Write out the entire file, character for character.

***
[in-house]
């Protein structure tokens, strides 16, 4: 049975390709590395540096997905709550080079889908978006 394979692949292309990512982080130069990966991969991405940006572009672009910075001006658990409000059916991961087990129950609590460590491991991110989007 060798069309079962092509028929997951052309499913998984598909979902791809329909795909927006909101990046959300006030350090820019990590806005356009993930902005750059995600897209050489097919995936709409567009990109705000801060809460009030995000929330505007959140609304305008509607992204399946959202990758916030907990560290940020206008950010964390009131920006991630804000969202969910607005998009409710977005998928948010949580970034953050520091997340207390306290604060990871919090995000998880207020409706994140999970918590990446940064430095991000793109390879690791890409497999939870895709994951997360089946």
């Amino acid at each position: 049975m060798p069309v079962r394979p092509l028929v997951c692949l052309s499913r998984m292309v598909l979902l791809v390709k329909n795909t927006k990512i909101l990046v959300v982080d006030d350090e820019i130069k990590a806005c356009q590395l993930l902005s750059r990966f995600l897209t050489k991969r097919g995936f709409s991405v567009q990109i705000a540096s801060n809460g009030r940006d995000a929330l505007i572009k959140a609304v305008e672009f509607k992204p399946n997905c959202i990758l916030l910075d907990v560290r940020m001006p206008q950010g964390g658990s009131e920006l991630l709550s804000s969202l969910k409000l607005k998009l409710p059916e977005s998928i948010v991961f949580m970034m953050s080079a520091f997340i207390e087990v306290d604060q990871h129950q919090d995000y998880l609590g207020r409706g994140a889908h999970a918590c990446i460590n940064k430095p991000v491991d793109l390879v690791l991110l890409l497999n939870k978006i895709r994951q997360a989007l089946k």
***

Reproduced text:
[in-house]
């Protein structure tokens, strides 16, 4: 049975390709590395540096997905709550080079889908978006 394979692949292309990512982080130069990966991969991405940006572009672009910075001006658990409000059916991961087990129950609590460590491991991110989007 060798069309079962092509028929997951052309499913998984598909979902791809329909795909927006909101990046959300006030350090820019990590806005356009993930902005750059995600897209050489097919995936709409567009990109705000801060809460009030995000929330505007959140609304305008509607992204399946959202990758916030907990560290940020206008950010964390009131920006991630804000969202969910607005998009409710977005998928948010949580970034953050520091997340207390306290604060990871919090995000998880207020409706994140999970918590990446940064430095991000793109390879690791890409497999939870895709994951997360089946």
């Amino acid at each position: 049975m060798p069309v079962r394979p092509l028929v997951c692949l052309s499913r998984m292309v598909l979902l791809v390709k329909n795909t927006k990512i909101l990046v959300v982080d006030d350090e820019i130069k990590a806005c356009q590395l993930l902005s750059r990966f995600l897209t050489k991969r097919g995936f709409s991405v567009q990109i705000a540096s801060n809460g009030r940006d995000a929330l505007i572009k959140a609304v305008e672009f509607k992204p399946n997905c959202i990758l916030l910075d907990v560290r940020m001006p206008q950010g964390g658990s009131e920006l991630l709550s804000s969202l969910k409000l607005k998009l409710p059916e977005s998928i948010v991961f949580m970034m953050s080079a520091f997340i207390e087990v306290d604060q990871h129950q919090d995000y998880l609590g207020r409706g994140a889908h999970a918590c990446i460590n940064k430095p991000v491991d793109l390879v690791l991110l890409l497999n939870k978006i895709r994951q997360a989007l089946k």